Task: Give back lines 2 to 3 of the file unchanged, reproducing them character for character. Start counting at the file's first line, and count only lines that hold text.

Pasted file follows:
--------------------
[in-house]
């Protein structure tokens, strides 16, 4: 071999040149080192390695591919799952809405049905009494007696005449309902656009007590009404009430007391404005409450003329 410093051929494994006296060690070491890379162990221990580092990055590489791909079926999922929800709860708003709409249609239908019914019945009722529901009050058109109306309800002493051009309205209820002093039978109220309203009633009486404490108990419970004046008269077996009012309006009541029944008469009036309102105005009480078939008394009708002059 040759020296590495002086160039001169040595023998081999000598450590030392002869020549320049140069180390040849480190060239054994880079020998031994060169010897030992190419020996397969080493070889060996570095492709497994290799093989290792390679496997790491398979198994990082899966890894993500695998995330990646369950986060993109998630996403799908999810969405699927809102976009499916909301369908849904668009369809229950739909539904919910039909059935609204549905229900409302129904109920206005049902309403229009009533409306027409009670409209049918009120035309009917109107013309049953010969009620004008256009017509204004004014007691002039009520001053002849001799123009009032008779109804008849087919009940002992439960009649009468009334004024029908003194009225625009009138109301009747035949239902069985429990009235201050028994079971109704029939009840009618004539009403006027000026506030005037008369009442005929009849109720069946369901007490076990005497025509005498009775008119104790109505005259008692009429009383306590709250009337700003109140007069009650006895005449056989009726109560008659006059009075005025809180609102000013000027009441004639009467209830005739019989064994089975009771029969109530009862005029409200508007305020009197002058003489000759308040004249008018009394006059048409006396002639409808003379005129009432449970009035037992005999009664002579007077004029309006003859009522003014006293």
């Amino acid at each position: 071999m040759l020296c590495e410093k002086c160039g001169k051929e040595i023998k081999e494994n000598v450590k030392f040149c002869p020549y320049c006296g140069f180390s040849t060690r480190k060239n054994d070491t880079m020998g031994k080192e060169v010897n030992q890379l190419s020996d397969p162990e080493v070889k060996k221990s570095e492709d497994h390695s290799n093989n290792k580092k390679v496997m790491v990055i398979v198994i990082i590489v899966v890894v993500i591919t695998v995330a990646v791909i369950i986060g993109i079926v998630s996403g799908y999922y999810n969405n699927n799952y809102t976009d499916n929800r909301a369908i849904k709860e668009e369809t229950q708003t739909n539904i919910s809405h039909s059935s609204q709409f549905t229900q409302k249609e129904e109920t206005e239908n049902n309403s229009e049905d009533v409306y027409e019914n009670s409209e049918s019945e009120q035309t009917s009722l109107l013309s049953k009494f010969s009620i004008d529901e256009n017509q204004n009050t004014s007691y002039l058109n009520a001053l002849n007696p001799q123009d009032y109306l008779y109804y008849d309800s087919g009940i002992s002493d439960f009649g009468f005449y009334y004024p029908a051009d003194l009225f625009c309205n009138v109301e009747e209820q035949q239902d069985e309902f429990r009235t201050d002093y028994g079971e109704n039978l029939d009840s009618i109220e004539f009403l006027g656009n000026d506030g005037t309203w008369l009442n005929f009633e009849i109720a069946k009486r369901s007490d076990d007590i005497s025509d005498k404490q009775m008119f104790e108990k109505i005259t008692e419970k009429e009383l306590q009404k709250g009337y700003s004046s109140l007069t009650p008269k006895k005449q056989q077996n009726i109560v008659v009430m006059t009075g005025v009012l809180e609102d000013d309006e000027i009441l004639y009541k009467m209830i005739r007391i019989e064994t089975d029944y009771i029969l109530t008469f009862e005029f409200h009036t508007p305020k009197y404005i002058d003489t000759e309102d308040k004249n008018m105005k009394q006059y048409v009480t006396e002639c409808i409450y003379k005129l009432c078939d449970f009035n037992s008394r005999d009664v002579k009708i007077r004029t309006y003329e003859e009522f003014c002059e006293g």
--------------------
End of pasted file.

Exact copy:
């Protein structure tokens, strides 16, 4: 071999040149080192390695591919799952809405049905009494007696005449309902656009007590009404009430007391404005409450003329 410093051929494994006296060690070491890379162990221990580092990055590489791909079926999922929800709860708003709409249609239908019914019945009722529901009050058109109306309800002493051009309205209820002093039978109220309203009633009486404490108990419970004046008269077996009012309006009541029944008469009036309102105005009480078939008394009708002059 040759020296590495002086160039001169040595023998081999000598450590030392002869020549320049140069180390040849480190060239054994880079020998031994060169010897030992190419020996397969080493070889060996570095492709497994290799093989290792390679496997790491398979198994990082899966890894993500695998995330990646369950986060993109998630996403799908999810969405699927809102976009499916909301369908849904668009369809229950739909539904919910039909059935609204549905229900409302129904109920206005049902309403229009009533409306027409009670409209049918009120035309009917109107013309049953010969009620004008256009017509204004004014007691002039009520001053002849001799123009009032008779109804008849087919009940002992439960009649009468009334004024029908003194009225625009009138109301009747035949239902069985429990009235201050028994079971109704029939009840009618004539009403006027000026506030005037008369009442005929009849109720069946369901007490076990005497025509005498009775008119104790109505005259008692009429009383306590709250009337700003109140007069009650006895005449056989009726109560008659006059009075005025809180609102000013000027009441004639009467209830005739019989064994089975009771029969109530009862005029409200508007305020009197002058003489000759308040004249008018009394006059048409006396002639409808003379005129009432449970009035037992005999009664002579007077004029309006003859009522003014006293």
């Amino acid at each position: 071999m040759l020296c590495e410093k002086c160039g001169k051929e040595i023998k081999e494994n000598v450590k030392f040149c002869p020549y320049c006296g140069f180390s040849t060690r480190k060239n054994d070491t880079m020998g031994k080192e060169v010897n030992q890379l190419s020996d397969p162990e080493v070889k060996k221990s570095e492709d497994h390695s290799n093989n290792k580092k390679v496997m790491v990055i398979v198994i990082i590489v899966v890894v993500i591919t695998v995330a990646v791909i369950i986060g993109i079926v998630s996403g799908y999922y999810n969405n699927n799952y809102t976009d499916n929800r909301a369908i849904k709860e668009e369809t229950q708003t739909n539904i919910s809405h039909s059935s609204q709409f549905t229900q409302k249609e129904e109920t206005e239908n049902n309403s229009e049905d009533v409306y027409e019914n009670s409209e049918s019945e009120q035309t009917s009722l109107l013309s049953k009494f010969s009620i004008d529901e256009n017509q204004n009050t004014s007691y002039l058109n009520a001053l002849n007696p001799q123009d009032y109306l008779y109804y008849d309800s087919g009940i002992s002493d439960f009649g009468f005449y009334y004024p029908a051009d003194l009225f625009c309205n009138v109301e009747e209820q035949q239902d069985e309902f429990r009235t201050d002093y028994g079971e109704n039978l029939d009840s009618i109220e004539f009403l006027g656009n000026d506030g005037t309203w008369l009442n005929f009633e009849i109720a069946k009486r369901s007490d076990d007590i005497s025509d005498k404490q009775m008119f104790e108990k109505i005259t008692e419970k009429e009383l306590q009404k709250g009337y700003s004046s109140l007069t009650p008269k006895k005449q056989q077996n009726i109560v008659v009430m006059t009075g005025v009012l809180e609102d000013d309006e000027i009441l004639y009541k009467m209830i005739r007391i019989e064994t089975d029944y009771i029969l109530t008469f009862e005029f409200h009036t508007p305020k009197y404005i002058d003489t000759e309102d308040k004249n008018m105005k009394q006059y048409v009480t006396e002639c409808i409450y003379k005129l009432c078939d449970f009035n037992s008394r005999d009664v002579k009708i007077r004029t309006y003329e003859e009522f003014c002059e006293g």